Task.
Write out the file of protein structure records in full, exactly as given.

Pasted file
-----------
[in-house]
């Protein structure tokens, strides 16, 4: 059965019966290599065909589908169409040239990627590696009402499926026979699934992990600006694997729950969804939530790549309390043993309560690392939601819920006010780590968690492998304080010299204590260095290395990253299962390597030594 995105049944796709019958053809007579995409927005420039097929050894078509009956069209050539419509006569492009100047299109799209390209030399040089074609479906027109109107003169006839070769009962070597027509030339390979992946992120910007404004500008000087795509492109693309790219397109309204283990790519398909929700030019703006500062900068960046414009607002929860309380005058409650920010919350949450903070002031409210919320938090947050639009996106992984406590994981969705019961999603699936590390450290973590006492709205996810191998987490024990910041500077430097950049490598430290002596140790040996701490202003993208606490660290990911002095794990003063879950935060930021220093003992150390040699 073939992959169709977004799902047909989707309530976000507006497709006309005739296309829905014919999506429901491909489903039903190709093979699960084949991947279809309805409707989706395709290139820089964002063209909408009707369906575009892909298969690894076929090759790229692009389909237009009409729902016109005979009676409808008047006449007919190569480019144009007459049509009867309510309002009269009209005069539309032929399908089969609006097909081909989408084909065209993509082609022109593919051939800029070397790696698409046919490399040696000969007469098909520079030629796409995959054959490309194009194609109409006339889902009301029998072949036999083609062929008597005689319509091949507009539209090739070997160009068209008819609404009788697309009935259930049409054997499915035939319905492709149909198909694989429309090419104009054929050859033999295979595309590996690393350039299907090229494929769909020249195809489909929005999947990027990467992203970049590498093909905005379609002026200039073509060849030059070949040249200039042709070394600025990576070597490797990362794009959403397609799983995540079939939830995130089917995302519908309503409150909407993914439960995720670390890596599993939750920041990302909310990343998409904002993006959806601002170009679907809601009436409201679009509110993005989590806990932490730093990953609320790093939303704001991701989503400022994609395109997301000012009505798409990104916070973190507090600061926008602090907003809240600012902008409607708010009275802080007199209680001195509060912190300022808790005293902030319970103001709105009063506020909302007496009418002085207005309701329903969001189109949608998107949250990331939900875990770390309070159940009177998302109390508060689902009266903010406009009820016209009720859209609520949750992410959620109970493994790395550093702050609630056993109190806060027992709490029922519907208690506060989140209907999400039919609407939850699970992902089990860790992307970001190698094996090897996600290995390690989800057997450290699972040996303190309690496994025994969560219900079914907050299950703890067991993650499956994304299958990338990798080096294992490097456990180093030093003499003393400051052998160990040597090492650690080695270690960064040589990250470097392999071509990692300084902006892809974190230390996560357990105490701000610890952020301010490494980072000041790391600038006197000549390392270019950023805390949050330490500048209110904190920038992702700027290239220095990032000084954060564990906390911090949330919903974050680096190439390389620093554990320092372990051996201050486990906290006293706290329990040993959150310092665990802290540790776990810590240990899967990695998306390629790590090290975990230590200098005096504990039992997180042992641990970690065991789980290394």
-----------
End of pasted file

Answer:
[in-house]
């Protein structure tokens, strides 16, 4: 059965019966290599065909589908169409040239990627590696009402499926026979699934992990600006694997729950969804939530790549309390043993309560690392939601819920006010780590968690492998304080010299204590260095290395990253299962390597030594 995105049944796709019958053809007579995409927005420039097929050894078509009956069209050539419509006569492009100047299109799209390209030399040089074609479906027109109107003169006839070769009962070597027509030339390979992946992120910007404004500008000087795509492109693309790219397109309204283990790519398909929700030019703006500062900068960046414009607002929860309380005058409650920010919350949450903070002031409210919320938090947050639009996106992984406590994981969705019961999603699936590390450290973590006492709205996810191998987490024990910041500077430097950049490598430290002596140790040996701490202003993208606490660290990911002095794990003063879950935060930021220093003992150390040699 073939992959169709977004799902047909989707309530976000507006497709006309005739296309829905014919999506429901491909489903039903190709093979699960084949991947279809309805409707989706395709290139820089964002063209909408009707369906575009892909298969690894076929090759790229692009389909237009009409729902016109005979009676409808008047006449007919190569480019144009007459049509009867309510309002009269009209005069539309032929399908089969609006097909081909989408084909065209993509082609022109593919051939800029070397790696698409046919490399040696000969007469098909520079030629796409995959054959490309194009194609109409006339889902009301029998072949036999083609062929008597005689319509091949507009539209090739070997160009068209008819609404009788697309009935259930049409054997499915035939319905492709149909198909694989429309090419104009054929050859033999295979595309590996690393350039299907090229494929769909020249195809489909929005999947990027990467992203970049590498093909905005379609002026200039073509060849030059070949040249200039042709070394600025990576070597490797990362794009959403397609799983995540079939939830995130089917995302519908309503409150909407993914439960995720670390890596599993939750920041990302909310990343998409904002993006959806601002170009679907809601009436409201679009509110993005989590806990932490730093990953609320790093939303704001991701989503400022994609395109997301000012009505798409990104916070973190507090600061926008602090907003809240600012902008409607708010009275802080007199209680001195509060912190300022808790005293902030319970103001709105009063506020909302007496009418002085207005309701329903969001189109949608998107949250990331939900875990770390309070159940009177998302109390508060689902009266903010406009009820016209009720859209609520949750992410959620109970493994790395550093702050609630056993109190806060027992709490029922519907208690506060989140209907999400039919609407939850699970992902089990860790992307970001190698094996090897996600290995390690989800057997450290699972040996303190309690496994025994969560219900079914907050299950703890067991993650499956994304299958990338990798080096294992490097456990180093030093003499003393400051052998160990040597090492650690080695270690960064040589990250470097392999071509990692300084902006892809974190230390996560357990105490701000610890952020301010490494980072000041790391600038006197000549390392270019950023805390949050330490500048209110904190920038992702700027290239220095990032000084954060564990906390911090949330919903974050680096190439390389620093554990320092372990051996201050486990906290006293706290329990040993959150310092665990802290540790776990810590240990899967990695998306390629790590090290975990230590200098005096504990039992997180042992641990970690065991789980290394």